29 November, 2022

How Do We Answer the Great Questions in Life?

by | 1 November, 2022

By Chris Philbeck 

Our preaching team decided to devote June to an “Ask Me Anything” series. I know that’s nothing new or dramatic; churches and preachers have been doing these kinds of message series for years. But I’ve never done one, so we encouraged our church family to send in their questions during May. And even though I had a basic expectation of the kinds of questions people would submit, I was surprised by the response.  

On the first weekend of the series, I began by saying that upon reviewing the questions I was left with two overwhelming feelings. First (half-jokingly), Why in the world did I decide to do this? I had looked on the gotquestions.org website to review their “Top 20 Most Frequently Asked Bible Questions” in preparation for what would be coming, but the questions I received were much more difficult and detailed than anything on their list. My second feeling was profound sadness at the reality of what so many people in my church family were facing in their lives. I’ve been a pastor too long to be naïve about life.  

Stick with the Authority 

Reading the questions was overwhelming and compelled me to ask my church family, Do we believe the Bible is the authoritative Word of God for all matters of life and living? The way we answer that question provides the answer for the great questions in life. That should challenge everyone who has been called to preach to make sure the Bible isn’t an afterthought or an add-on in preaching, but the one thing that sets the sermon’s agenda, drives the application, and produces the conclusion.  

I recently watched a YouTube interview between two veteran pastors who shared a close friendship. Both pastors were older men, and one of them, at the time of the interview, was nearing the end of his life (he has since passed away). Toward the end of the video, the now-deceased pastor said this of his friend: “When I listen to him preach, I know he’s been in the text.” I wrote down that powerful statement on the only thing I had handy at the time—a napkin that came with my lunch from Subway. I have that napkin next to my computer as I write these words. 

Teach Precepts and Principles 

The Bible addresses the questions of life in one of two ways: by precept and by principle. I’ll attempt to explain the difference. 

A precept is like driving down the road and coming to a stop sign. There’s only one way to understand and respond to that sign because its message is singular, it’s clear, and it needs to be obeyed. The Bible contains instructions (commands) like that. A good example is the sixth commandment, “You shall not murder” (Exodus 20:13)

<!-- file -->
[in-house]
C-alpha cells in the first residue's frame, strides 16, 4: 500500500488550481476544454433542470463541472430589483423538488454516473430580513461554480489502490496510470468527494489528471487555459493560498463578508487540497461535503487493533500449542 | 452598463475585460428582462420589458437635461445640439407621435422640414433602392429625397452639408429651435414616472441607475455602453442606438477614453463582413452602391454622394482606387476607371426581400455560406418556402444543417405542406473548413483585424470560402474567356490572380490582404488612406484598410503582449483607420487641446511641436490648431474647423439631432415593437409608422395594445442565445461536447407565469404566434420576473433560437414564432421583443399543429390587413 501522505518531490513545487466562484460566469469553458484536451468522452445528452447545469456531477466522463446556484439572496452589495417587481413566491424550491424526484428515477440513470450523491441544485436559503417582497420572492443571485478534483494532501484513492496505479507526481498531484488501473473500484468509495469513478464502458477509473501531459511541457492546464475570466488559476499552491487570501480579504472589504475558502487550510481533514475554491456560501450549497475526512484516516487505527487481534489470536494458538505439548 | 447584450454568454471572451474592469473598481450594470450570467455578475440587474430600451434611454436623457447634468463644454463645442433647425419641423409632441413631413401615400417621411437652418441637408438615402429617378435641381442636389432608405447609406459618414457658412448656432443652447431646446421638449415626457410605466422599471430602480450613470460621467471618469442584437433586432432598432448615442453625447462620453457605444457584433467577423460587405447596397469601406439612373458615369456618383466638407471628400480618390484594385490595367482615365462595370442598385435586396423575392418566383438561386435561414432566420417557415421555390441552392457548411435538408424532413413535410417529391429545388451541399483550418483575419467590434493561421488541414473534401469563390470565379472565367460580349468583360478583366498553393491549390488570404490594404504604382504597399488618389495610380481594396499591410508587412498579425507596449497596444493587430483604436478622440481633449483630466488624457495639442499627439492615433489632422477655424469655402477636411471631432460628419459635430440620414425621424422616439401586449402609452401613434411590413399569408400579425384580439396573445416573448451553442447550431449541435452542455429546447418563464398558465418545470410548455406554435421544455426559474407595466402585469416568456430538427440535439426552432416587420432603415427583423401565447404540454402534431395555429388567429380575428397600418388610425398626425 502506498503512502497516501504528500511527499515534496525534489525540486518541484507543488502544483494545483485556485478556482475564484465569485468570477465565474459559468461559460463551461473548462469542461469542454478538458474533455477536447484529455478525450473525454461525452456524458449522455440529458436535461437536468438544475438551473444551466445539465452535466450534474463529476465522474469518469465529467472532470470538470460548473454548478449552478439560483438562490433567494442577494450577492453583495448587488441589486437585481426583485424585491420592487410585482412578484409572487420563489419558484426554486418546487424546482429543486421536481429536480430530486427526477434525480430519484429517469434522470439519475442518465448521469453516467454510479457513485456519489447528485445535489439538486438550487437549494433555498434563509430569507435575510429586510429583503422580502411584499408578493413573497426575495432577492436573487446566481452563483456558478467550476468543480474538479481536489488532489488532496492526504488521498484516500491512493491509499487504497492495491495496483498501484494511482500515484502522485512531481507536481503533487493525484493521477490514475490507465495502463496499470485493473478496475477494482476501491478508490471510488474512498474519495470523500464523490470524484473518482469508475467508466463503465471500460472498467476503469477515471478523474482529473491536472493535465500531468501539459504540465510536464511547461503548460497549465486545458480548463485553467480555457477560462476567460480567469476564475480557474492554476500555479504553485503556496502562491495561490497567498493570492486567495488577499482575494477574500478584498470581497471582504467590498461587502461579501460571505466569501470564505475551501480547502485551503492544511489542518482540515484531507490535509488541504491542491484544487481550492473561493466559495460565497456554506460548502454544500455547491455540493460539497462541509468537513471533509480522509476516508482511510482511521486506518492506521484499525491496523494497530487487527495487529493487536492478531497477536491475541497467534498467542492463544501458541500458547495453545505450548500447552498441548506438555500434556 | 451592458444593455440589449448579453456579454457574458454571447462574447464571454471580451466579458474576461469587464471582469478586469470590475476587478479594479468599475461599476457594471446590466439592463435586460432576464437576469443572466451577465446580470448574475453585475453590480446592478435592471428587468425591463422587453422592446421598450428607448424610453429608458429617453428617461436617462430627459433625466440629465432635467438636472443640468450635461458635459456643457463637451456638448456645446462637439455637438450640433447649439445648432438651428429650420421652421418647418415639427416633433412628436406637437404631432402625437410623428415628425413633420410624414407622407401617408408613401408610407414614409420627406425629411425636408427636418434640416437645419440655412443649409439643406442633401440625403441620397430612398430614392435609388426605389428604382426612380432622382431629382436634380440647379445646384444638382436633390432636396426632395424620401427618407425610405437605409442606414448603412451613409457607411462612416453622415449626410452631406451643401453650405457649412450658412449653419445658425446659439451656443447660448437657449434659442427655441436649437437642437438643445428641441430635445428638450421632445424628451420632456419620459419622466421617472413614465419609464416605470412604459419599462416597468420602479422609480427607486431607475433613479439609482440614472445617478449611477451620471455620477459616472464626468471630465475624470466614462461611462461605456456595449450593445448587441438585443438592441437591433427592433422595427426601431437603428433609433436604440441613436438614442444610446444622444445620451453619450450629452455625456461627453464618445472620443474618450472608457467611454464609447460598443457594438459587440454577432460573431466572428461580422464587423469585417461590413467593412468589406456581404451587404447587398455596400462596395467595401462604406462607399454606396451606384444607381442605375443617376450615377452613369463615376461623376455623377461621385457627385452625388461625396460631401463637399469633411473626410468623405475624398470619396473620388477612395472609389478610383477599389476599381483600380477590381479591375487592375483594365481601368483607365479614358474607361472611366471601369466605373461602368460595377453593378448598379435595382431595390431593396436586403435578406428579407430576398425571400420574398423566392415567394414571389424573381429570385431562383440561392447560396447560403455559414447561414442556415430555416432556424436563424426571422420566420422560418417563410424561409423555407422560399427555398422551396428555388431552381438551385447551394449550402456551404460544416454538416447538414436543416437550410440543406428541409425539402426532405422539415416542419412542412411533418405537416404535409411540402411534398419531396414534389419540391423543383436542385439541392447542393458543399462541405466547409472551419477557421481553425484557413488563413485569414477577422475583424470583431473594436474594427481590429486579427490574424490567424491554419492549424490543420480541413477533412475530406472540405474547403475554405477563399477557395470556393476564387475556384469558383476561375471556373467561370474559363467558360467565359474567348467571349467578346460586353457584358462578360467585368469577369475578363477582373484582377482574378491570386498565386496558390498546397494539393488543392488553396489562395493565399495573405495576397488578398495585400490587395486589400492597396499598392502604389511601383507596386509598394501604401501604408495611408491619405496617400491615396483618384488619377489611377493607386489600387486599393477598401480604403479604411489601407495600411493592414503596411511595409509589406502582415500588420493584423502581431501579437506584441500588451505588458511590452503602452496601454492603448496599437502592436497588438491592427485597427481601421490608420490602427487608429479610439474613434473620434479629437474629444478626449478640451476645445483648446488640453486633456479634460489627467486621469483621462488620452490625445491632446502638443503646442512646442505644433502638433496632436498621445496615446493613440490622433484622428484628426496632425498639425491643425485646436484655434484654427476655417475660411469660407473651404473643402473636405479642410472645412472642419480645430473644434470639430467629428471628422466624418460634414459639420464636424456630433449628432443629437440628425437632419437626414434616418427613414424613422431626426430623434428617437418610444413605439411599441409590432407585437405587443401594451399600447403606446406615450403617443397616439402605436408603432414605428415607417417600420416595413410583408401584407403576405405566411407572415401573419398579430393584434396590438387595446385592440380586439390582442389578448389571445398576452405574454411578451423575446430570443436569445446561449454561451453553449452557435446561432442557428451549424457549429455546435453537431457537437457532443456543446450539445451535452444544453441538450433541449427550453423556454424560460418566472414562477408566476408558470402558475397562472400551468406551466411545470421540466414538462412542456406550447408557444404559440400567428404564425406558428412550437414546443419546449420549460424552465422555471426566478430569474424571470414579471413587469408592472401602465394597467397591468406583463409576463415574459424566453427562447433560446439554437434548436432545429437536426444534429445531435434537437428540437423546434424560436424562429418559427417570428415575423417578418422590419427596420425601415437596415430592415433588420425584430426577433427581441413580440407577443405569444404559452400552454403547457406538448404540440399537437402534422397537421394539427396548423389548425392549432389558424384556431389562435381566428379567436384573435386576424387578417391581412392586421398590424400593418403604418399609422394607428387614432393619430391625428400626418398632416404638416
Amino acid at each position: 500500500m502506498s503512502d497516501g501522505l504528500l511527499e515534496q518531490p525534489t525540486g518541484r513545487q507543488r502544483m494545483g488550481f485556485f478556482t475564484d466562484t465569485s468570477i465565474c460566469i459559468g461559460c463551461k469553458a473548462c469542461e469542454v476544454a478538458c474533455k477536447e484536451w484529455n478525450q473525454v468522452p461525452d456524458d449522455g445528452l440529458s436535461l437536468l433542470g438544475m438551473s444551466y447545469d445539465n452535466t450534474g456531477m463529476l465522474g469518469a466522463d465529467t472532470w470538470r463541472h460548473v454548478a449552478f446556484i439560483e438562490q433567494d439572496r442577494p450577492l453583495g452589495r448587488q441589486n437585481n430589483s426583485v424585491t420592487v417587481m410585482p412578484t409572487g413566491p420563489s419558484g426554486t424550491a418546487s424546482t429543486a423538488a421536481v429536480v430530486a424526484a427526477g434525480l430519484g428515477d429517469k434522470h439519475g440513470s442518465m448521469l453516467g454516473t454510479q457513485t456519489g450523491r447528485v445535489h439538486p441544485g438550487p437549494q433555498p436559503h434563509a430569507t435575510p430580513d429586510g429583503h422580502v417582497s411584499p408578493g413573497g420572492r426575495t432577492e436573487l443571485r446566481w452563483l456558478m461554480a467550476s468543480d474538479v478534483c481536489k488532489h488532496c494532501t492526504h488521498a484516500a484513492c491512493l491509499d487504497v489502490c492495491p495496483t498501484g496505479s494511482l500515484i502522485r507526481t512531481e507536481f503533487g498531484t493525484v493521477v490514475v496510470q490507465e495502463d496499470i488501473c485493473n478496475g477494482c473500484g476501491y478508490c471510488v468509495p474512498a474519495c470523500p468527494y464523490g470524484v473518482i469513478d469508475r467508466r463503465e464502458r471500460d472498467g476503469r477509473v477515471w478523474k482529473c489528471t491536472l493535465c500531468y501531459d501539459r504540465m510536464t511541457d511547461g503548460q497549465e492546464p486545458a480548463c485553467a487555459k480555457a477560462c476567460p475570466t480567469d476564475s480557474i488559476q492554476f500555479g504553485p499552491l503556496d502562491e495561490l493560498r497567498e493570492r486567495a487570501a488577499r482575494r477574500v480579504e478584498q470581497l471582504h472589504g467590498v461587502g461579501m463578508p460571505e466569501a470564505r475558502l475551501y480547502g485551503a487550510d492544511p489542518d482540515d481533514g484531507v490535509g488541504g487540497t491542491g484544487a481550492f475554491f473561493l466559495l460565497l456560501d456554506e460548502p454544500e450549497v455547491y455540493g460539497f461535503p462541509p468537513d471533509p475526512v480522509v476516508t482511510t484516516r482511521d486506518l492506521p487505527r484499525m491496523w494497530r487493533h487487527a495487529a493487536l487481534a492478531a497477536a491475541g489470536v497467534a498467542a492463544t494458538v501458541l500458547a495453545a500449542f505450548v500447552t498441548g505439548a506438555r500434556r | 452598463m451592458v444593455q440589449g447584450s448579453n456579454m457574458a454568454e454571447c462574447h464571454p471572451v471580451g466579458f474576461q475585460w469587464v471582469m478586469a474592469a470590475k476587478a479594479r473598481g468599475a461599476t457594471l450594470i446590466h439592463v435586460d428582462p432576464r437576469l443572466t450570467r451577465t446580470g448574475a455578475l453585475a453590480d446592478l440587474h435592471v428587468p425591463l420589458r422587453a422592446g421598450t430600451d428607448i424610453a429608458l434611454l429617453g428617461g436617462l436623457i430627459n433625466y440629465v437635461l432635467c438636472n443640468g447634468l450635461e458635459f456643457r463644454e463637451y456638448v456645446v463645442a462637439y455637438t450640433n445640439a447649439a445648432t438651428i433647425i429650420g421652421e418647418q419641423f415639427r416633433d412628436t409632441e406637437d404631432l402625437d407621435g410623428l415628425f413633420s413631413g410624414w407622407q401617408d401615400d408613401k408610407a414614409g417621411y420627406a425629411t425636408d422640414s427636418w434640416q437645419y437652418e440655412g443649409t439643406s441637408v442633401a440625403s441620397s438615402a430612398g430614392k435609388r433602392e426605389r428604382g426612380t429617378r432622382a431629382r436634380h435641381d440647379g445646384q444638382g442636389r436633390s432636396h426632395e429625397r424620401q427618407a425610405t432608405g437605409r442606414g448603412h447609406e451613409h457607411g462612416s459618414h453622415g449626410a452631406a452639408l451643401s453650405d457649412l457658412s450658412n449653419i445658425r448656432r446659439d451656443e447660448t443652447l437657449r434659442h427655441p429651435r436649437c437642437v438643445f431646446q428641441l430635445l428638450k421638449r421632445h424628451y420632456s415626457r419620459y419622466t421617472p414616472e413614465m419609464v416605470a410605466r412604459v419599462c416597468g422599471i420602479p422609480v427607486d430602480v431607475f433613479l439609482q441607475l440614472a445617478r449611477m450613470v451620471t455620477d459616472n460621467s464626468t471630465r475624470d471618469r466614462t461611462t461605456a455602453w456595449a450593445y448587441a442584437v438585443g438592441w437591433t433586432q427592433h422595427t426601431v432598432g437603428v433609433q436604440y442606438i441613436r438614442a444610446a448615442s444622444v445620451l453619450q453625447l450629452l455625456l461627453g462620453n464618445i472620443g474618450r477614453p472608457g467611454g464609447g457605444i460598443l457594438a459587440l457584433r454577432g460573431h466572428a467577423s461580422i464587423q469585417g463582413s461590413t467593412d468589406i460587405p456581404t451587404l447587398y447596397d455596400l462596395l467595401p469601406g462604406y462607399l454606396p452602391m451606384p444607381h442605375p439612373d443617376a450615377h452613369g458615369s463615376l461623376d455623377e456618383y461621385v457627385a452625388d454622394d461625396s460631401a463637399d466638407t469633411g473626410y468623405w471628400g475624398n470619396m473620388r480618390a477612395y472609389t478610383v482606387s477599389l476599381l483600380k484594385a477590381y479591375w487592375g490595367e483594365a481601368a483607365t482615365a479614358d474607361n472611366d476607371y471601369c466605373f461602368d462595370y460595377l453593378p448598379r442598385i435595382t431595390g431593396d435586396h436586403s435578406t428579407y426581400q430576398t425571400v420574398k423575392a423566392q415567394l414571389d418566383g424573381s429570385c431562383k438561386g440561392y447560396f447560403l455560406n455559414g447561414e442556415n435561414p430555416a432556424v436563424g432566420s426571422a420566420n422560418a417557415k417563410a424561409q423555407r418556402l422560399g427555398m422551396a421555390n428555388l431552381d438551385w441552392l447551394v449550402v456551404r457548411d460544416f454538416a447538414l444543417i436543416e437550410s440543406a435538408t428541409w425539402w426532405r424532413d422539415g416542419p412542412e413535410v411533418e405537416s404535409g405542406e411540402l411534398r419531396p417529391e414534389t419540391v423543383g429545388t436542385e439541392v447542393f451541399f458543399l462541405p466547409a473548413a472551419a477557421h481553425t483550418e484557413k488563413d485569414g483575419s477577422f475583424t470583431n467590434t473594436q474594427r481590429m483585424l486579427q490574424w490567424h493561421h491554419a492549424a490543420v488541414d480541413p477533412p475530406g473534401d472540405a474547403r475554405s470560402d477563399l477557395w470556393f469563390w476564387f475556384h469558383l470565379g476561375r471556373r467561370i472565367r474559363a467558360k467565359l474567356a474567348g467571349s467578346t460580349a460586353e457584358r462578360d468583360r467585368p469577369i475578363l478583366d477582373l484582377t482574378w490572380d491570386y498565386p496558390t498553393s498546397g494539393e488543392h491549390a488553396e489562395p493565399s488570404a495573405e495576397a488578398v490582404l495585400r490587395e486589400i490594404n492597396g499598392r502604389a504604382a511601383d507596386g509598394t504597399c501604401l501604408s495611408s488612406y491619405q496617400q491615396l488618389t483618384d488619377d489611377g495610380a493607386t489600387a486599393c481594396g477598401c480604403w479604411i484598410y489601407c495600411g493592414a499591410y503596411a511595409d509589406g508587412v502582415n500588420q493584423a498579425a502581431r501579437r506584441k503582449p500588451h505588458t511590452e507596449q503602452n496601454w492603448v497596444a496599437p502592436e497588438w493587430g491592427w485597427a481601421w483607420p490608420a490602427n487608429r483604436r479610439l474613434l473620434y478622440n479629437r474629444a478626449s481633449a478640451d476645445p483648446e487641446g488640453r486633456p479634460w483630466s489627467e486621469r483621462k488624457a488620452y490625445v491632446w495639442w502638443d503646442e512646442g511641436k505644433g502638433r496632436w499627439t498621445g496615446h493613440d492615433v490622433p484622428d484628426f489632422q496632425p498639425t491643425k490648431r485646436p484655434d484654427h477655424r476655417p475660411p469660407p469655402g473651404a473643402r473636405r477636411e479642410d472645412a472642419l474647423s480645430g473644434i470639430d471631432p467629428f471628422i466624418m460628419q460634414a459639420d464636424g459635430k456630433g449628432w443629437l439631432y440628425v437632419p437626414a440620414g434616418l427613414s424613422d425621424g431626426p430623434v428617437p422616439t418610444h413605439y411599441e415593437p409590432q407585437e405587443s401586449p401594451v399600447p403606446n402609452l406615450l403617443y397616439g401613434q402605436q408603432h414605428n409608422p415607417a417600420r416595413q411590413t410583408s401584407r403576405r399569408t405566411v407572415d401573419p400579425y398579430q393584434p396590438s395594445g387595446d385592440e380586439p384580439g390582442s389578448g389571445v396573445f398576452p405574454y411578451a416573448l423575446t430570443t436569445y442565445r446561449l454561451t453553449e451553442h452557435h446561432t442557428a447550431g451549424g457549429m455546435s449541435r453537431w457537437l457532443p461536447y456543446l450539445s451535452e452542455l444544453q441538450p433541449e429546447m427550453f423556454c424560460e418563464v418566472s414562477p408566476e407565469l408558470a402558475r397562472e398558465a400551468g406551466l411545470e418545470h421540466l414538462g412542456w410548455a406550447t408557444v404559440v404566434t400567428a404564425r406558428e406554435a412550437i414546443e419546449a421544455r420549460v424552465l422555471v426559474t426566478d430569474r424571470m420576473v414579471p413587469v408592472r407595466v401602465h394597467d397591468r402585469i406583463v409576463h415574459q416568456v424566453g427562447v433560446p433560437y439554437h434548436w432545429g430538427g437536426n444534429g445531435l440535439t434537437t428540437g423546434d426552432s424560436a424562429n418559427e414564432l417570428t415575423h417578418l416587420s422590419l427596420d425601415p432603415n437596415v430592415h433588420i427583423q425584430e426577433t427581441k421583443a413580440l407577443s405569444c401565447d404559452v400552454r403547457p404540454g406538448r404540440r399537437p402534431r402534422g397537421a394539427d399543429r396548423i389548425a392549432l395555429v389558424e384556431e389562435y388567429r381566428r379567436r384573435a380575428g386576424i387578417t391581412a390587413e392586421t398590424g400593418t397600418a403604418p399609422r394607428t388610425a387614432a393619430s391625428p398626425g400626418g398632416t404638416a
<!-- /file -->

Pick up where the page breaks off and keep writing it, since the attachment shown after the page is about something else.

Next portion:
This commandment is from the Old Testament, but it was repeated and affirmed in the New Testament. One example appears in the Sermon on the Mount, when Jesus said, “You have heard that it was said to the people long ago, ‘You shall not murder, and anyone who murders will be subject to judgment.’ But I tell you that anyone who is angry with a brother or sister will be subject to judgment” (Matthew 5:21-22) 

In this passage, Jesus not only acknowledged and affirmed that one should not commit murder, he also raised the bar on how God wants us to behave by focusing not just on our behavior toward others (“You shall not murder”) but on the attitudes of our hearts toward others.  

A principle, on the other hand, is like driving down the road a little farther and coming to a sign that says, “Drive carefully.” That sign means there are some challenges ahead, so be alert, pay attention, and be prepared to make the right choice with your driving.  

A good example would be Paul’s words, “Do not be deceived: God cannot be mocked. A man reaps what he sows” (Galatians 6:7). That verse means our actions and choices have consequences, so be careful and thoughtful about the choices you make. There are many other examples of precepts and principles in the Bible.  

Effective preaching will always be biblical preaching where the precepts and principles of God’s Word are taught in a way that challenge and change people’s lives. So, if you’ve been called to preach, use your God-given gifts to deliver your message in a winsome and compelling way, but never forget that when it comes to the questions of life, the divinely inspired Word of God is our only source of authority for life and living.  

Preach for Transformation  

Paul also wrote, “Do not conform to the pattern of this world, but be transformed by the renewing of your mind. Then you will be able to test and approve what God’s will is—his good, pleasing and perfect will” (Romans 12:2). The JB Phillips New Testament translates it this way: “Don’t let the world around you squeeze you into its own mould.” That’s exactly what happens to Christians who don’t know the truth of God’s Word.  

One thing I learned from our “Ask Me Anything” series is that the stakes are high when it comes to the challenges of living in this modern world. So, let’s preach in a way that gives our people the opportunity to have their minds saturated and guided (renewed) by the truth of God’s Word. And one day, when our time in the pulpit has come to an end, someone might say of us, “When I listened to him preach, I knew he’d been in the text.”  

Chris Philbeck

Chris Philbeck serves as senior pastor of Mount Pleasant Chris- tian Church in Greenwood, In- diana. He has been in ministry since 1980 and has had the privi- lege of planting a new church, leading a turn-around church, and now leading a megachurch. Chris is passionate about biblical preaching, effective leadership, and developing new and better ways for the local church to make an impact in the community and the world.

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